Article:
|Publication number||US20050146980 A1|
|Application number||US 10/749,677|
|Publication date||Jul 7, 2005|
|Filing date||Dec 30, 2003|
|Priority date||Dec 30, 2003|
|Also published as||CN1890754A, CN1890754B, DE602004023423D1, EP1700308A1, EP1700308B1, US7031221, WO2005066966A1|
|Publication number||10749677, 749677, US 2005/0146980 A1, US 2005/146980 A1, US 20050146980 A1, US 20050146980A1, US 2005146980 A1, US 2005146980A1, US-A1-20050146980, US-A1-2005146980, US2005/0146980A1, US2005/146980A1, US20050146980 A1, US20050146980A1, US2005146980 A1, US2005146980A1|
|Inventors||Stephen Mooney, Joseph Kennedy|
|Original Assignee||Mooney Stephen R., Kennedy Joseph T.|
|Export Citation||BiBTeX, EndNote, RefMan|
|Patent Citations (16), Referenced by (15), Classifications (16), Legal Events (3)|
|External Links: USPTO, USPTO Assignment, Espacenet|
The present inventions relate to integrated circuit chips and, more particularly, to daisy chained chips including a strobe signal and clock signal with a fixed phase relationship.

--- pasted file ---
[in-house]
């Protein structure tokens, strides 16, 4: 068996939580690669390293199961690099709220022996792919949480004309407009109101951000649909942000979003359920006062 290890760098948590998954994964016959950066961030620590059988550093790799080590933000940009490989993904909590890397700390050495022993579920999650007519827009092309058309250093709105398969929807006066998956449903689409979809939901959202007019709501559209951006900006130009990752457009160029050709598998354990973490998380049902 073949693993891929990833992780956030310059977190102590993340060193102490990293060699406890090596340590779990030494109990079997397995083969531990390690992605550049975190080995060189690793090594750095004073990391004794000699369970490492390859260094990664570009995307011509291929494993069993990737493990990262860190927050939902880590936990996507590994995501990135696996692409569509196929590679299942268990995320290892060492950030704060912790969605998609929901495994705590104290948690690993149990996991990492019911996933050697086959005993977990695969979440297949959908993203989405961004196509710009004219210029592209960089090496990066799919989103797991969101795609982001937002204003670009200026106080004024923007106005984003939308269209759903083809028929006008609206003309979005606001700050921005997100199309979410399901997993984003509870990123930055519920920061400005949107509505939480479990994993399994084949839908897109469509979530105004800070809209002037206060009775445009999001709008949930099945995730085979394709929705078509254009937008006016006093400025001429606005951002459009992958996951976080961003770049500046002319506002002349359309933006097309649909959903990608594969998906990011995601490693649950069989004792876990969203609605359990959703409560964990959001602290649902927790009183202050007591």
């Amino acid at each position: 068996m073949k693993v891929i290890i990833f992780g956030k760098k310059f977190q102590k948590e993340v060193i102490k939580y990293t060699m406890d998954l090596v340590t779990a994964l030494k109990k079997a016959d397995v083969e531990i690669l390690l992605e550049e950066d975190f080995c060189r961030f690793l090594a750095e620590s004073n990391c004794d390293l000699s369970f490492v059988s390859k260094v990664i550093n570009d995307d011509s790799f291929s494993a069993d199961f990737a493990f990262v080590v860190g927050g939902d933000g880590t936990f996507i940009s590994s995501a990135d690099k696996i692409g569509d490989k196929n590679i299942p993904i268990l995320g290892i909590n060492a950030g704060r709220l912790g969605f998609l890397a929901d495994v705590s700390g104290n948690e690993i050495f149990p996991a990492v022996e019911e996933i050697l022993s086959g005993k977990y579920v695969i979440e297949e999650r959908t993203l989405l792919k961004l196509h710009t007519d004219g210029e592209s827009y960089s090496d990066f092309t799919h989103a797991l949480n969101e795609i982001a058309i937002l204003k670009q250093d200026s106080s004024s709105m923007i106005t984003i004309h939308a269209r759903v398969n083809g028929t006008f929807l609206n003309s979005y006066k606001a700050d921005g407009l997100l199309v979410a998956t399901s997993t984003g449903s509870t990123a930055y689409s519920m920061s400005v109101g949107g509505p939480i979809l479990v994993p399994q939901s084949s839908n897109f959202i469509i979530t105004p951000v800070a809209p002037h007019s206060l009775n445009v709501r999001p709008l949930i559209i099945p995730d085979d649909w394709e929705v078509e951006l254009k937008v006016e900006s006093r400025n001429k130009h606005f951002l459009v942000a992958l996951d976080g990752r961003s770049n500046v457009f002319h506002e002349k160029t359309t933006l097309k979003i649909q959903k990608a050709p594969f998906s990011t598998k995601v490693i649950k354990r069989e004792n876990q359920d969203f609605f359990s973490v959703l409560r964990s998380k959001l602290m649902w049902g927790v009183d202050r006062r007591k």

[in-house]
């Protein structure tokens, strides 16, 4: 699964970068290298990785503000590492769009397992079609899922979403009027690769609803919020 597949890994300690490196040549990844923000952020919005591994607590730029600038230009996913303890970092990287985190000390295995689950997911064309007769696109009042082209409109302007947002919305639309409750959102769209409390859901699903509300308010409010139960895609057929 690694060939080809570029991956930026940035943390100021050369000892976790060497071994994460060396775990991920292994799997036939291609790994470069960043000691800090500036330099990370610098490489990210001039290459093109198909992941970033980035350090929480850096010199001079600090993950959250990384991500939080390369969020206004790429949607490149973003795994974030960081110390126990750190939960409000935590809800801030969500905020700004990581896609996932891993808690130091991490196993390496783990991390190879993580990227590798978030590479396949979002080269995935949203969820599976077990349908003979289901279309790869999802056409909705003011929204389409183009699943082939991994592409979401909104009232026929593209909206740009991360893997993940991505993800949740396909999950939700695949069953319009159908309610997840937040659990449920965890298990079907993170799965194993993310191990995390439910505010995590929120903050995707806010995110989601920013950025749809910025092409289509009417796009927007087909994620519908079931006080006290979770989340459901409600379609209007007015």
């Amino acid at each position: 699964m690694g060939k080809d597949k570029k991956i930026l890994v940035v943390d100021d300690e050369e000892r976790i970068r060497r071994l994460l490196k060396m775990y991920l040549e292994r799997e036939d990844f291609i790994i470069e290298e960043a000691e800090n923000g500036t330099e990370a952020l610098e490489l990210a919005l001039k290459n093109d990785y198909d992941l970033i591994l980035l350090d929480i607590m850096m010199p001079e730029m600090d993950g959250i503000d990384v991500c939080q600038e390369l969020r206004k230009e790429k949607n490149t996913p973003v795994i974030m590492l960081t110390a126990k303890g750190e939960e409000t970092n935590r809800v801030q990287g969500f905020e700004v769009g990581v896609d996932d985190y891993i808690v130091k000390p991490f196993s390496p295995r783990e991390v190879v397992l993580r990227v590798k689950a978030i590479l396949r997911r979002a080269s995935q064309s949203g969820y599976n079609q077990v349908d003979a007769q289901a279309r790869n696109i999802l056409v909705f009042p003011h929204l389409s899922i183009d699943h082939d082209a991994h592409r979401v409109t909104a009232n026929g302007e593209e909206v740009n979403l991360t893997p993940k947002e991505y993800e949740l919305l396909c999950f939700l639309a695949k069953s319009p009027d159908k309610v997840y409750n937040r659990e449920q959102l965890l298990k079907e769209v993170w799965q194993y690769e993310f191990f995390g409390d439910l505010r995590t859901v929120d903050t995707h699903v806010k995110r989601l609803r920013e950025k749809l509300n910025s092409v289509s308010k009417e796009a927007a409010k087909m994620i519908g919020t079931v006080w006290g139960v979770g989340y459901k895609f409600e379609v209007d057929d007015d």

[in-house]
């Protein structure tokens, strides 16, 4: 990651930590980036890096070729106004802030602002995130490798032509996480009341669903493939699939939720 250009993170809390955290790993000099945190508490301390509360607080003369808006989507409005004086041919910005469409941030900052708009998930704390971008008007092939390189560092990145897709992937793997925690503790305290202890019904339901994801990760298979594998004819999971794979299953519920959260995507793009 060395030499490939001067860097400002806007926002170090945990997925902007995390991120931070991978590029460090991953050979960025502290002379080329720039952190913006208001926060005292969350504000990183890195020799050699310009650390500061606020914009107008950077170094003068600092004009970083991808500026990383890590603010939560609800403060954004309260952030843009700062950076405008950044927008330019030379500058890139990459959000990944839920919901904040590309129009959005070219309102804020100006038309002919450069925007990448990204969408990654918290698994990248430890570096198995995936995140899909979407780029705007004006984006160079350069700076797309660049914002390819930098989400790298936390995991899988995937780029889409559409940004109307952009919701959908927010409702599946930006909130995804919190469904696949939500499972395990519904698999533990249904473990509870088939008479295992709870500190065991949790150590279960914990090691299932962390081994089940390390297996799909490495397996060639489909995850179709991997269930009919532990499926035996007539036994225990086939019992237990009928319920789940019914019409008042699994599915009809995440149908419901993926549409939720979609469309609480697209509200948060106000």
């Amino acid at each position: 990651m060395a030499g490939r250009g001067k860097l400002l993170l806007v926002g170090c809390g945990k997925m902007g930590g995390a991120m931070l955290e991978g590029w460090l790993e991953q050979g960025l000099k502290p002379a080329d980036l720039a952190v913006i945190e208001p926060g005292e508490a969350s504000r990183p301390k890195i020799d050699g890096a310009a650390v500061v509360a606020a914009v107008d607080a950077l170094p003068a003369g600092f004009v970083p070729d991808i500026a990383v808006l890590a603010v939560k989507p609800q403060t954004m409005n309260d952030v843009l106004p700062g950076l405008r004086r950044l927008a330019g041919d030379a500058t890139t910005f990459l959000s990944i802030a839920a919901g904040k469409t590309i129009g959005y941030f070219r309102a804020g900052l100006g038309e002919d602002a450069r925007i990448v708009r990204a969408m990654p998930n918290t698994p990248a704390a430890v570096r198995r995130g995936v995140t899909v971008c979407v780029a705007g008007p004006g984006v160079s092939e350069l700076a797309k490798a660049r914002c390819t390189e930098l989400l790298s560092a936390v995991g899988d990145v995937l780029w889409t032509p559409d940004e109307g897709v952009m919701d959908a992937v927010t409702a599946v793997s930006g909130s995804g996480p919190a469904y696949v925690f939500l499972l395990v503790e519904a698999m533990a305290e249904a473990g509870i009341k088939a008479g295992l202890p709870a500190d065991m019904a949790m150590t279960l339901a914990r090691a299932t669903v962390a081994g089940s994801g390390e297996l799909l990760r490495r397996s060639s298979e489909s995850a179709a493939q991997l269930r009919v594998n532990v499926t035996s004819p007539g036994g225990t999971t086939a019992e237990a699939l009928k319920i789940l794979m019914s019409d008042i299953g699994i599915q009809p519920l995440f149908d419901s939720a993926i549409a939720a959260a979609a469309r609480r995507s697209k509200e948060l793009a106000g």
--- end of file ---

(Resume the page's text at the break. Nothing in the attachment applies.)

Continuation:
A multi-drop bus is used to connect more than two chips to a set of conductors. Dynamic Random Access Memory (DRAM) devices have commonly been used with a multi-drop bus. The multi-drop busses can have electrical discontinuities that generate distortion and limit the bandwidth over the bus channel. For synchronous systems, a clock is distributed to each chip. The clock is usually distributed in a similar multi-drop fashion, limiting the bandwidth of the clock channel. One way to increase bandwidth of the clock channel is to drive multiple copies of the clock to a memory module (such as a dual in line memory module (DIMM)) to limit loading. Another approach is to put a phase locked loop (PLL) component on the DIMM and use this to drive a clock to the DRAM devices. However, these approaches may add cost and power consumption to the system.